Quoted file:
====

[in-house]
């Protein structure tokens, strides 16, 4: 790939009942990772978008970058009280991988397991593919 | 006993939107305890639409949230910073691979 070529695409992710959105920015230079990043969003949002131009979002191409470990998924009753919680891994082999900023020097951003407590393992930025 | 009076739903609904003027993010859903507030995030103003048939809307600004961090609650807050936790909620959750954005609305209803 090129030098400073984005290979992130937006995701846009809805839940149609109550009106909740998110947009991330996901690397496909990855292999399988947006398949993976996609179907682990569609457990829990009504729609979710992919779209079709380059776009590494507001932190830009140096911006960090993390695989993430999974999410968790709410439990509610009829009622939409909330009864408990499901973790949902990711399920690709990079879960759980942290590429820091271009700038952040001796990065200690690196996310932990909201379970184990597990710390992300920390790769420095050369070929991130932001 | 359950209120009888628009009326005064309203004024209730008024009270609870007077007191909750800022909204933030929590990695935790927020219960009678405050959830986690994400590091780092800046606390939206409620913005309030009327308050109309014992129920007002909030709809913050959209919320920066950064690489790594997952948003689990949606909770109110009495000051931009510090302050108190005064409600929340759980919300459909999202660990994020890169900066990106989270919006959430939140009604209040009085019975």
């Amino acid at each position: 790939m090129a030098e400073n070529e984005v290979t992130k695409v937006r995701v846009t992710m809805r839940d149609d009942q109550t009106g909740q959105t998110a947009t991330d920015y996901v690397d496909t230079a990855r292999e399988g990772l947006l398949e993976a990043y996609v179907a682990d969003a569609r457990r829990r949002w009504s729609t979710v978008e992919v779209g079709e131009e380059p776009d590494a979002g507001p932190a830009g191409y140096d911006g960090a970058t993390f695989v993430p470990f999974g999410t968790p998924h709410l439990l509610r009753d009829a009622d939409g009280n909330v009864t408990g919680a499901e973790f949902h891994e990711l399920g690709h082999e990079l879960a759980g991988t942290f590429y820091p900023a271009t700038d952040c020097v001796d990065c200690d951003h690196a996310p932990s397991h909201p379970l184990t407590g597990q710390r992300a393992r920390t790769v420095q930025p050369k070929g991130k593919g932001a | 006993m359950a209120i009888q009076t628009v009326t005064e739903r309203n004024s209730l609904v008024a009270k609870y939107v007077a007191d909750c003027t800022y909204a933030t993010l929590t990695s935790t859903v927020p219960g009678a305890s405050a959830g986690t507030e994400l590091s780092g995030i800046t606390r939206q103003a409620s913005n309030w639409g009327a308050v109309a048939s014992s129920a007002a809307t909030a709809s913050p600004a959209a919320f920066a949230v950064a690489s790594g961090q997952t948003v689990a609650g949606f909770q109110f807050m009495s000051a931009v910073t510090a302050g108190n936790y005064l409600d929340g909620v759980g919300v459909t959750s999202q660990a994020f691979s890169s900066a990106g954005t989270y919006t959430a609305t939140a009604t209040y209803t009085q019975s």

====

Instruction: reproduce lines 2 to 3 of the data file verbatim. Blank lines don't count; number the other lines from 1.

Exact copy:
């Protein structure tokens, strides 16, 4: 790939009942990772978008970058009280991988397991593919 | 006993939107305890639409949230910073691979 070529695409992710959105920015230079990043969003949002131009979002191409470990998924009753919680891994082999900023020097951003407590393992930025 | 009076739903609904003027993010859903507030995030103003048939809307600004961090609650807050936790909620959750954005609305209803 090129030098400073984005290979992130937006995701846009809805839940149609109550009106909740998110947009991330996901690397496909990855292999399988947006398949993976996609179907682990569609457990829990009504729609979710992919779209079709380059776009590494507001932190830009140096911006960090993390695989993430999974999410968790709410439990509610009829009622939409909330009864408990499901973790949902990711399920690709990079879960759980942290590429820091271009700038952040001796990065200690690196996310932990909201379970184990597990710390992300920390790769420095050369070929991130932001 | 359950209120009888628009009326005064309203004024209730008024009270609870007077007191909750800022909204933030929590990695935790927020219960009678405050959830986690994400590091780092800046606390939206409620913005309030009327308050109309014992129920007002909030709809913050959209919320920066950064690489790594997952948003689990949606909770109110009495000051931009510090302050108190005064409600929340759980919300459909999202660990994020890169900066990106989270919006959430939140009604209040009085019975």
């Amino acid at each position: 790939m090129a030098e400073n070529e984005v290979t992130k695409v937006r995701v846009t992710m809805r839940d149609d009942q109550t009106g909740q959105t998110a947009t991330d920015y996901v690397d496909t230079a990855r292999e399988g990772l947006l398949e993976a990043y996609v179907a682990d969003a569609r457990r829990r949002w009504s729609t979710v978008e992919v779209g079709e131009e380059p776009d590494a979002g507001p932190a830009g191409y140096d911006g960090a970058t993390f695989v993430p470990f999974g999410t968790p998924h709410l439990l509610r009753d009829a009622d939409g009280n909330v009864t408990g919680a499901e973790f949902h891994e990711l399920g690709h082999e990079l879960a759980g991988t942290f590429y820091p900023a271009t700038d952040c020097v001796d990065c200690d951003h690196a996310p932990s397991h909201p379970l184990t407590g597990q710390r992300a393992r920390t790769v420095q930025p050369k070929g991130k593919g932001a | 006993m359950a209120i009888q009076t628009v009326t005064e739903r309203n004024s209730l609904v008024a009270k609870y939107v007077a007191d909750c003027t800022y909204a933030t993010l929590t990695s935790t859903v927020p219960g009678a305890s405050a959830g986690t507030e994400l590091s780092g995030i800046t606390r939206q103003a409620s913005n309030w639409g009327a308050v109309a048939s014992s129920a007002a809307t909030a709809s913050p600004a959209a919320f920066a949230v950064a690489s790594g961090q997952t948003v689990a609650g949606f909770q109110f807050m009495s000051a931009v910073t510090a302050g108190n936790y005064l409600d929340g909620v759980g919300v459909t959750s999202q660990a994020f691979s890169s900066a990106g954005t989270y919006t959430a609305t939140a009604t209040y209803t009085q019975s």